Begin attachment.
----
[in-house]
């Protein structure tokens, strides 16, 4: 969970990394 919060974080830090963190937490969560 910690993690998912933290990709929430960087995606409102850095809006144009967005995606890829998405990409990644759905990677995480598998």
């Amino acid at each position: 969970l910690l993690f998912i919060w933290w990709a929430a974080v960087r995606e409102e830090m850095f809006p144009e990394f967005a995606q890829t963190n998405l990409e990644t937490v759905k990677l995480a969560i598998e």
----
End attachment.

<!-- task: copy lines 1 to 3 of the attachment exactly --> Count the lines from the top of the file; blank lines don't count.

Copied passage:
[in-house]
């Protein structure tokens, strides 16, 4: 969970990394 919060974080830090963190937490969560 910690993690998912933290990709929430960087995606409102850095809006144009967005995606890829998405990409990644759905990677995480598998």
């Amino acid at each position: 969970l910690l993690f998912i919060w933290w990709a929430a974080v960087r995606e409102e830090m850095f809006p144009e990394f967005a995606q890829t963190n998405l990409e990644t937490v759905k990677l995480a969560i598998e």